By Axel Fox
As a consumer of cosmetics, do you know what your products contain and how they are produced? Or, when you are repainting the house / apartment / room, what is it you’re brushing up the walls with?
Currently, the cosmetics industry is trying to address the whole lifecycle of its products, including the ethical and responsible use of ingredients, fair trade, resources used during the manufacture, management of waste and residues, and the use of recyclable, reusable or biodegradable packaging.
One of the most publicized problems with the cosmetic industry is its use of toxic chemicals. Parabens, plasticizers, formaldehyde, BHA, pesticides, and coal tar are all rife in cosmetics manufacturing, and sunscreens are a great example of the harm these synthetic ingredients can cause when they reach waterways.
When you pull out the roller or the brush and start painting your home, the paint’s ingredients and how it is made are likely the least of your concerns. Visions of your soon-to-be beautiful living room, bedroom, or kitchen run through your mind, not paint solvents, resins, and pigments being blended in a factory.
It is estimated that all coatings, including stains and varnishes, are responsible for 1.8 percent of the 2.3 million metric tons of volatile organic compounds (VOCs are common ground-water contaminants) released per year. And this is only one problem of many with paint production.
Forest industry is reinventing the manufacturing of sunscreens, skin creams, paints, and other products
FineCell, a spin out of the KTH Royal Institute of Technology in Sweden, has invented a new material called CellOx, which combines cellulose with a natural chemical – oxalic acid found in e.g. rhubarb. This new material is completely biobased, light to ship, and compared to other similar cellulose products, requires 80–90% less energy to manufacture. The new material is also transparent, enabling it to be used in a very large variety of products.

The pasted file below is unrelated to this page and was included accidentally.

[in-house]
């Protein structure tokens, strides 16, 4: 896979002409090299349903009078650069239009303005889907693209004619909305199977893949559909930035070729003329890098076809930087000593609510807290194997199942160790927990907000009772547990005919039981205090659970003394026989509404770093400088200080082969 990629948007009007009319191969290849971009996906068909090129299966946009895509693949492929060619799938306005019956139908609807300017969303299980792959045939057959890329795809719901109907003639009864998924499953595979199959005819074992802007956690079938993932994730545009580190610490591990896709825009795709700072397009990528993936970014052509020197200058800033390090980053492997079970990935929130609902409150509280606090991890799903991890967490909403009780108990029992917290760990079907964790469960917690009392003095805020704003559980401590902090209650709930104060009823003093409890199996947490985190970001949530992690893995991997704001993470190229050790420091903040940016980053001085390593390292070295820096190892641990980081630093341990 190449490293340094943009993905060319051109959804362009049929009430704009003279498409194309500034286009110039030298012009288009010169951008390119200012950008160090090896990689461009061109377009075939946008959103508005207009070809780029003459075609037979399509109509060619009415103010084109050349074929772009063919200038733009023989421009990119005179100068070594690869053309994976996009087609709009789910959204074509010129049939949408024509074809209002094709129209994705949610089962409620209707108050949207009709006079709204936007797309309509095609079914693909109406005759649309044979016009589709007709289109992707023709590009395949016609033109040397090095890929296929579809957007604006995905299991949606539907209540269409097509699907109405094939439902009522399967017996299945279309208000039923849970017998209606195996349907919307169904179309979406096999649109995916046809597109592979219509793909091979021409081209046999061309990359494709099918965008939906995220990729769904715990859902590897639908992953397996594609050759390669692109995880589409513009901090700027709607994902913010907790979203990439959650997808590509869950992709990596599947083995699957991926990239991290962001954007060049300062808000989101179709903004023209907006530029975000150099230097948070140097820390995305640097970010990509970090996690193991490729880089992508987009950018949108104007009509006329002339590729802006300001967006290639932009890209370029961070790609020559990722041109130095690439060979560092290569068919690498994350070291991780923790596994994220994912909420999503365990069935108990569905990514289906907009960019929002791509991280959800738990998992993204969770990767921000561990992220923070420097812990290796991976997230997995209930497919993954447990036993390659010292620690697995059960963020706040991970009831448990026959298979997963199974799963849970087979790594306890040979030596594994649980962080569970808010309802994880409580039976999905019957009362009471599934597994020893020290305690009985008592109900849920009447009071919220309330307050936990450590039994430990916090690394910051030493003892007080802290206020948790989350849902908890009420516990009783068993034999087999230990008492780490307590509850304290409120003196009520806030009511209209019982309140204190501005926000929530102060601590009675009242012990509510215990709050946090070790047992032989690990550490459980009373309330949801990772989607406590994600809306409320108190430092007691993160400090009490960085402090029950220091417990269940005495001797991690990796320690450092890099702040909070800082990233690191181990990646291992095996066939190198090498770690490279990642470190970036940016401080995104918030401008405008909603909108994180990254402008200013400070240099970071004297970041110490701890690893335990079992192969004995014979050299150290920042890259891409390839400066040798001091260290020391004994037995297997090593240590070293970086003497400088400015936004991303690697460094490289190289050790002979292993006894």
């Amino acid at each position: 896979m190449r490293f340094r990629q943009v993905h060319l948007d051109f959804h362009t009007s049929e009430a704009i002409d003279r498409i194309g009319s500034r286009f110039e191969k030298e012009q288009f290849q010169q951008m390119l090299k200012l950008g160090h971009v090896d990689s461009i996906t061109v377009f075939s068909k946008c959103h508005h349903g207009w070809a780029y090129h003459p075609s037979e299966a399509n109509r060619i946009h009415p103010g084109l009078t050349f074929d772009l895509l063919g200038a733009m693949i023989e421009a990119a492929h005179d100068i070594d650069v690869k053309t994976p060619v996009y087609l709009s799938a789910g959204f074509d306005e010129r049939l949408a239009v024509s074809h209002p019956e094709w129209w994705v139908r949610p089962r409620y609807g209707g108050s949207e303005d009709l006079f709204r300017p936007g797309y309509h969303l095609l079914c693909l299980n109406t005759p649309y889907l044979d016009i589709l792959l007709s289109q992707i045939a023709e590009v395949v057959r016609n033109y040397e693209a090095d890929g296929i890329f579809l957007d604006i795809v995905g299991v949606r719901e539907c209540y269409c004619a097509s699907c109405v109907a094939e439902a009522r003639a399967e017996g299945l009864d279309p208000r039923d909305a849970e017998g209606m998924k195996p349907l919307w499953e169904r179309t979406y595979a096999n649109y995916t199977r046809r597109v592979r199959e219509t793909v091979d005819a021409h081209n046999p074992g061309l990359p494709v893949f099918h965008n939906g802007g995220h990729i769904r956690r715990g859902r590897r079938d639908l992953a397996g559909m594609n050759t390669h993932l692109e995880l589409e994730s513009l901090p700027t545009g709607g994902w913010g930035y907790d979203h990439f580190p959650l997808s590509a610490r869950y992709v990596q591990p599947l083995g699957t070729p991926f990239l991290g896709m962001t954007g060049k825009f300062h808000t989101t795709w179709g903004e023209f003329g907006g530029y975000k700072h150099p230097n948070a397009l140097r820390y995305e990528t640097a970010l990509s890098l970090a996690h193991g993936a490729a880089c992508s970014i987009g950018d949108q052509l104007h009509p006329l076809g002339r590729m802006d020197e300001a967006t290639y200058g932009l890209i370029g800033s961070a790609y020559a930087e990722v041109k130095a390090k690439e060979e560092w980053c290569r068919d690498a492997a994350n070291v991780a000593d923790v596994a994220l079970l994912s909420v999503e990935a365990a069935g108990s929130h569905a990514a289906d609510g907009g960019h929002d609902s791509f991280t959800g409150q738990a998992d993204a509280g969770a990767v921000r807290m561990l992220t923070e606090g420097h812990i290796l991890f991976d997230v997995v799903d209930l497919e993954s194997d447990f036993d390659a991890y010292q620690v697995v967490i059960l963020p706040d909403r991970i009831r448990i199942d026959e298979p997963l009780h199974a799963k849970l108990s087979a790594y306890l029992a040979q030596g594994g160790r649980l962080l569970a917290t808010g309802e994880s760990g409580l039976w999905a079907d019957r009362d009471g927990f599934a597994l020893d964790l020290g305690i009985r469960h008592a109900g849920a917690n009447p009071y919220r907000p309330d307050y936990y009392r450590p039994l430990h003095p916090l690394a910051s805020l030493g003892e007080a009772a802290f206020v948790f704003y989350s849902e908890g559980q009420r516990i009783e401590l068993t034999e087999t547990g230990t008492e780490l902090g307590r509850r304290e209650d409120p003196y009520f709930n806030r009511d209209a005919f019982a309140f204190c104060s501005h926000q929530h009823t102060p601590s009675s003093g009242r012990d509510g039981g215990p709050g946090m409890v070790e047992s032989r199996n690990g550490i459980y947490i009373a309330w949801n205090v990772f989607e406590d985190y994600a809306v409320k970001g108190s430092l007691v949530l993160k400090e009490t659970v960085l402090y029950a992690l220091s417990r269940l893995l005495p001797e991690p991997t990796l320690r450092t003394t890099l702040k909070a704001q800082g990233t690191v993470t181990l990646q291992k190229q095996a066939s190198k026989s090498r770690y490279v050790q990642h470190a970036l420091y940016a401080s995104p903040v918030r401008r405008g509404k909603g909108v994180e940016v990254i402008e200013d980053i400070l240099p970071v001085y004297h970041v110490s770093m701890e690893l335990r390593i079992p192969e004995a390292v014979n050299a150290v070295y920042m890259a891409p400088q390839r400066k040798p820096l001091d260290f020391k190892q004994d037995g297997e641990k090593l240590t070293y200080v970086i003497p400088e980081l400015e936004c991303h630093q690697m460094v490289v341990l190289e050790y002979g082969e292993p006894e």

The FineCell technology turns pulp into added-value biomaterial that can be used both as a powder and as a water solution, i.e., a hydrogel. The biomaterial can easily carry other ingredients, making it an excellent binding agent for products such as sunscreens, skin creams, and paints.
Other than the above applications, FineCells materials can for example act as a rheological (flow) modifier for 3D bioprinting hydrogels/inks and structural support for printed scaffolds, and performance additive for paints and improving film formation and scratch resistance of the resulting coatings.
FineCell develops and produces one of the most attractive and versatile bio-based materials of the future, micro- and nanocellulose. The patented technology enables them to offer sustainable material solutions with unique performance benefits. Their products offer new bio-based alternatives to replace the fossil and often harmful chemicals in personal care products and consumer goods.
Metsä Group’s innovation arm, Metsä Spring, has leading a €1 million seed funding round in Swedish start-up FineCell to help develop and plan a demo production facility for the above technology.